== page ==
WATERSHED PROTECTION OF THE ST. LAWRENCE RIVER WATERSHED WITH SPECIAL CONSIDERATION TO
LARGE TRACTS OF LAND
PART TWO: THE SALMON/TROUT, RAQUETTE, AND GRASSE WATERSHEDS
On this page:
The total watershed area calculated from mapping the wetlands and sub-watersheds of the Salmon/Trout, Raquette and Grasse Watersheds, was 961,218.8 acres (388,993.0 ha); the watershed area within the Park was 955,064.7 acres (386,501.6 ha). The difference between the totals results from the small areas of some sub-watersheds that were mapped outside of the Park because they drain back into the Park and thus influence the hydrology and water quality of the Park.
A total of 708 sub-watersheds were mapped for the project area, including 17 that were determined to be internally draining, 38 that are riverine watersheds, and 653 pond watersheds (Figure 4). The sub-watersheds ranged in size from a minimum of 4.0 acres (1.6 ha) to a maximum of 593,359.0 acres (240124.2 ha) (Table 1). The 17 internally-draining sub-watersheds constitute only 2% of the total sub-watersheds, in comparison with 9% of the sub-watersheds of the St. Regis watershed found to drain internally. Regionalized watersheds, made up of flow path groupings of sub-watersheds, were created using the ArcInfo watershed regionalization AML (Appendix 8, Primack 1988). 9 regional watersheds were created in the Raquette/Grasse watershed and 10 were created in the Salmon/Trout. There were 3 SCS 11-digit watersheds (USDA/SCS 1980) contained within the Salmon/Trout watershed and 17 within the Raquette/Grasse (Figures 5 and 6).
Within the project area of 961,218.8 acres (388,993.0 ha), 122,711.3 acres (49,659.7 ha) were mapped as wetlands; wetlands, therefore, constitute 12.8% of the St. Lawrence II watershed's surface area (Figure 7). This is a slightly smaller percentage than the 15.4% wetland cover in the St. Regis watershed (Halasz et al. 2000) but both are higher than the 7.0% mapped in the Upper Hudson (Primack et al. 2000). Within the St. Lawrence Part II project area, an additional 5.7% percent of the watershed area is lacustrine or riverine open water.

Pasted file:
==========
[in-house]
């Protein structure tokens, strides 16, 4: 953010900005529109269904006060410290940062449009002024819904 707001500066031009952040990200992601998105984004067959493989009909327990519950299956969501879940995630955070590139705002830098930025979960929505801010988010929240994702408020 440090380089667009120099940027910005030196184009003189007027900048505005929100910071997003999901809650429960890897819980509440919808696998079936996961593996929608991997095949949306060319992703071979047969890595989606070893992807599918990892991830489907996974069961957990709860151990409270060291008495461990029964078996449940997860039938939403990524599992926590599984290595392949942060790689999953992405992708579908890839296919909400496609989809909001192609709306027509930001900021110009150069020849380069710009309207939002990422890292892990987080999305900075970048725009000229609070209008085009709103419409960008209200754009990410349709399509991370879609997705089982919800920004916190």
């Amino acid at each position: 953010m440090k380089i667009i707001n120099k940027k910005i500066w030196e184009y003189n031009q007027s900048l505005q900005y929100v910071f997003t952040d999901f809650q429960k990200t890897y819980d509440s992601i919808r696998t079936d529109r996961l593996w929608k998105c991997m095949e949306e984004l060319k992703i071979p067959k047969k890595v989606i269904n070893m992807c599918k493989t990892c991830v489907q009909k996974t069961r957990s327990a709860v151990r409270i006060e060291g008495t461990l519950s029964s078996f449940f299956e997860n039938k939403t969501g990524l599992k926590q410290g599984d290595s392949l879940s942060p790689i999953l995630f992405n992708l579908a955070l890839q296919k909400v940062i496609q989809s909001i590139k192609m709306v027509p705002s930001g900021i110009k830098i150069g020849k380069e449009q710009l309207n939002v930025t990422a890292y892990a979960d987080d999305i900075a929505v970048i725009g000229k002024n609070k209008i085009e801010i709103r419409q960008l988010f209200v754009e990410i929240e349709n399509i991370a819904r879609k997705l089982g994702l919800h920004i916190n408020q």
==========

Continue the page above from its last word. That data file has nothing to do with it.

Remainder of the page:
14 different NWI wetland cover types, including palustrine open water, were used to classify the wetland polygons for the project; each polygon was labeled with up to two cover types, which are described in Table 2.
Out of these 14 cover types, three were most prevalent (Table 3): FO4, representing needle-leaved evergreen forested wetlands, was used to label 29.1% of the wetland area mapped; SS4, representing needle-leaved evergreen scrub shrub wetlands, appeared in the labels of 26.3% of the wetland area; SS1, Broad-leaved deciduous scrub shrub, was used for 22.2% of the wetland area. All other cover types appeared in the labels of less than 10% of the wetland area.
Class1 and Class2 labels and various water regime and special modifiers (NWI legend in Appendix 2) combined to make 250 different wetland labels in the project area. Several labels were most common, both in terms of area and in terms of number of occurrences (Tables 4 and 5, and Appendix 4). PFO4/SS4B was the label used for nearly a quarter of the wetland area in the watershed at 21.2%. This label was also the second most common in terms of number of occurrences. The label PSS1/EM1E accounted for an additional 9.7% of the wetland area, and PFO4B yet another 9.4%. The latter, despite being third most common in area, was most common overall in terms of number of occurrences, with a total of 4,048 polygons in the watershed. Finally, the label POWHb, designating bever-modified open water wetlands, ranked sixth in terms of wetland area but third in terms of number of occurrences.